Prof. Mariano Andrenucci (Sitael)
The increase of available power on board of modern spacecraft is paving the way to the use of very high power electric propulsion systems for a variety of deep space exploration missions to cislunar space, asteroids and planets of the inner solar system, as well as private commercial space missions. Hall thruster technology offers a favourable combination of performance, reliability, and lifetime for such applications. For these reasons, the attention of the electric propulsion community to the development of high power Hall Effect Thrusters (HETs) has been gradually increasing. SITAEL is currently engaged in carrying out preparatory activities in the field of very high power HET-based electric propulsion. In the frame of the ESA TRP “Very High-Power Hall-Effect Thruster for Exploration”, SITAEL has developed and tested a new 20kW class Hall Thruster, the HT20k, together with the associated high current cathode, the HC60. The HT20k Hall Effect thruster is designed to operate at a nominal discharge power of 20kW. The thruster design is based on the extensive experimental and theoretical heritage of SITAEL in this field. A theoretical scaling methodology developed in past years, along with detailed numerical analyses conducted with a dedicated model have been used to size the HT20k and to estimate its performance envelope. The HT20k was expected to perform thrust levels of 1 N with efficiencies of about 60%. This prediction has been confirmed by the experimental characterization carried out in SITAEL’s IV10 Vacuum Facility. In the usual design of a HET, channel dimensions (in terms of length and height) are scaled so as to keep the involved physical processes unchanged with respect to the reference thruster (e.g. the Russian SPT 100). However, in the frame of the present project it was decided to opt for a different approach resulting in higher densities. This choice permitted to reduce the overall dimensions by about 20% with respect to a conventional-design thruster of the same power level. [figure 1] The development of the HT20k also includes the assessment of non-standard magnetic field topologies aimed at drastically increasing the thruster lifetime. In its “magnetically shielded” variant which presents chamfered channel ceramics, the magnetic field is shaped to be almost tangent to the chamber edges. A preliminary numerical and experimental assessment of the magnetically shielded thruster showed that the erosion can be effectively reduced by more than two orders of magnitude, whereas performance, even though affected, remain close to those of the standard configuration. The HT20k Hall thruster features an internally mounted hollow cathode, the HC60, located inside the inner pole of the magnetic circuit. Based on past experience with lower current applications, the thermionic hollow cathode configuration with a lanthanum hexaboride (LaB6) emitter was selected as the baseline configuration of the HT20k Hall effect thruster. The design was carried out through a dedicated numerical model previously developed at SITAEL and validated against experimental data of lower current class devices (from 1 to 20 A of discharge currents). In the characterization campaign, systematic investigations aiming at optimizing thruster performance over an extended operating envelope were carried out. The HT20k was tested from 10 to 20kW on Xe, demonstrating a peak of anodic efficiency of 67% at 800V of discharge voltage and 12.5kW of discharge power. At power levels of 20kW, a maximum anodic efficiency of 64% was reached at 800V. The HT20k demonstrated anodic specific impulses greater than 2000s even at low voltages (300-350V).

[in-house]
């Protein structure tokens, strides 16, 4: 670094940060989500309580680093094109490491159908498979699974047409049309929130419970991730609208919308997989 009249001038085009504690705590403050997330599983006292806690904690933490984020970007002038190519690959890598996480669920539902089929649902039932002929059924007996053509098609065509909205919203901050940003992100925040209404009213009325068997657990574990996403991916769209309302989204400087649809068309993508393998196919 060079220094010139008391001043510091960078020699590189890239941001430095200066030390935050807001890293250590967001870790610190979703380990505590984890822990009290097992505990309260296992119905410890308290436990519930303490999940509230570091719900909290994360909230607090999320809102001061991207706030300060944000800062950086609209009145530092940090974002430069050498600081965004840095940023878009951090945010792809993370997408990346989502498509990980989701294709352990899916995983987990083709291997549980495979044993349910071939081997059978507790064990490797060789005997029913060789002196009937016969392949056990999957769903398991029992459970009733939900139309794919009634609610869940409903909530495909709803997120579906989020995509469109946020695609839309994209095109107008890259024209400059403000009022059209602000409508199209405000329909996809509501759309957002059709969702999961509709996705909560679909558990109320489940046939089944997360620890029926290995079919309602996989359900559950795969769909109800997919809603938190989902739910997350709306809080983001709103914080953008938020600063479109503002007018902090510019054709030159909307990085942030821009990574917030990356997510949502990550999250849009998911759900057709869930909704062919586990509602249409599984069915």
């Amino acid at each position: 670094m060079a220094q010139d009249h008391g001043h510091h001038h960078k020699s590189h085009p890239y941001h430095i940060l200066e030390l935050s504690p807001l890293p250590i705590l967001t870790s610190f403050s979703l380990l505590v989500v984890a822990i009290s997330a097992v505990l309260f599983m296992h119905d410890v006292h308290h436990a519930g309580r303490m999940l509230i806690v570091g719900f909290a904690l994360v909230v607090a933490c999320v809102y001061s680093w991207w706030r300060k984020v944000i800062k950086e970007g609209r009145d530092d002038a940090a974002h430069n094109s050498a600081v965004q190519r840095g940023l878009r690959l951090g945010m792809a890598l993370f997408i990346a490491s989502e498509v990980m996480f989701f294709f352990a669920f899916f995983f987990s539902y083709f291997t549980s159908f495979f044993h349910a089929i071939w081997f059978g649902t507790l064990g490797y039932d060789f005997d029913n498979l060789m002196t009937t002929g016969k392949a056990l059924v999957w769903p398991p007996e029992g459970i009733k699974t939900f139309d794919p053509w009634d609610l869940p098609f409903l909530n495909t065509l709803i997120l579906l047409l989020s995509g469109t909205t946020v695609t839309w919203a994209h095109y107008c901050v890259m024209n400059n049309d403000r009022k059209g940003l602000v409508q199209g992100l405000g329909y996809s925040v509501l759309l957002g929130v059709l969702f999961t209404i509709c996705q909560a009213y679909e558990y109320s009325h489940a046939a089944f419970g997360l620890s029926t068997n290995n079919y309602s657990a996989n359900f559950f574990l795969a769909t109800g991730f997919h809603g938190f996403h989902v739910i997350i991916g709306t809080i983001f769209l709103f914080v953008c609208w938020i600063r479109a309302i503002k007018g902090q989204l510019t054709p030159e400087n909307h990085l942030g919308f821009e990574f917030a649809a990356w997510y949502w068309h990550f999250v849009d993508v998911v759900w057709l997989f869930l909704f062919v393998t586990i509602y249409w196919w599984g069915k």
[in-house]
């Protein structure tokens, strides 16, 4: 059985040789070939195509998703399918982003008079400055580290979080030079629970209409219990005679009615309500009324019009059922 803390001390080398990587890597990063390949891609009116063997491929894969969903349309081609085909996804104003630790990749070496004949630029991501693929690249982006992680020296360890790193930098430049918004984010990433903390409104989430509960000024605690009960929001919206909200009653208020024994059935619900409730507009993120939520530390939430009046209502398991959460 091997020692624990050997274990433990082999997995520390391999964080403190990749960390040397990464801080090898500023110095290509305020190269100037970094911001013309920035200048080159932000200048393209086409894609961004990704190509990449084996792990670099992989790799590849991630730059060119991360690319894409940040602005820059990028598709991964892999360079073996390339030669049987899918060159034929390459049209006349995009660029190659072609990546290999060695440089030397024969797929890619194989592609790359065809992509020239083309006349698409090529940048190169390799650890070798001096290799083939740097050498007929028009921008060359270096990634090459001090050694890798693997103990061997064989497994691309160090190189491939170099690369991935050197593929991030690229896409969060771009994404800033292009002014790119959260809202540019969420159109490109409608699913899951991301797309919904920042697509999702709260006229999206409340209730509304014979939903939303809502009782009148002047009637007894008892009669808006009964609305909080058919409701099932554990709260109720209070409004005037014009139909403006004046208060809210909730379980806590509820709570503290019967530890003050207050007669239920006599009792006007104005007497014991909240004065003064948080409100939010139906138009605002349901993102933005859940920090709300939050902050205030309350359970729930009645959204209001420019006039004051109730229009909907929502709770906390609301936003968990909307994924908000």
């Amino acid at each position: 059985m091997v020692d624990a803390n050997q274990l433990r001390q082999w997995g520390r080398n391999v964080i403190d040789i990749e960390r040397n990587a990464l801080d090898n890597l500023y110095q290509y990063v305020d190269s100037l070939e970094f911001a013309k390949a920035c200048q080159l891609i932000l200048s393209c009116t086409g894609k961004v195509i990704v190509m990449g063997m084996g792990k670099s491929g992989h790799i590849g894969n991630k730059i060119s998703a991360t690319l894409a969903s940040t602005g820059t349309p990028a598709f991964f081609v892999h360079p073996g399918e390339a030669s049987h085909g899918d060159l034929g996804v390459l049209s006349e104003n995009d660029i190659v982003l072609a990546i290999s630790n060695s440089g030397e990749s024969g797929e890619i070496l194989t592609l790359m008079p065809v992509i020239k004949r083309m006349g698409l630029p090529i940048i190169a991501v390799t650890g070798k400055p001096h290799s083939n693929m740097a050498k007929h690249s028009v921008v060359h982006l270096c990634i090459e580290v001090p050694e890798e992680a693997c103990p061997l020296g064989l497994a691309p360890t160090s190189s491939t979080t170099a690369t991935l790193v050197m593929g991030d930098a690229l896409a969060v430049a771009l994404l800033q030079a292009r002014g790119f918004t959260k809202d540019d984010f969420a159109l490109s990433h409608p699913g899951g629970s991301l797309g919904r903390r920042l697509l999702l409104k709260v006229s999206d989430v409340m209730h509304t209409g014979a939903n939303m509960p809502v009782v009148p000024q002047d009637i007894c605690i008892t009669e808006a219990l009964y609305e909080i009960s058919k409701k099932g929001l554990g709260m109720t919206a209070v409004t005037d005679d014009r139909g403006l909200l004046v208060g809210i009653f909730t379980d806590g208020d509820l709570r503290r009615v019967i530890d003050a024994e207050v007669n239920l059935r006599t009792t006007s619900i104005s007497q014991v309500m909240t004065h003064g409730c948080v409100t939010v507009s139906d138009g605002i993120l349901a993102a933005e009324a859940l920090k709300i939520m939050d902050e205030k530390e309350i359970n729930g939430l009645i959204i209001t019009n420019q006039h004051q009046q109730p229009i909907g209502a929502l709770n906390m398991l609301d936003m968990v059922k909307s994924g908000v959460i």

Prof. Mariano Andrenucci (Sitael)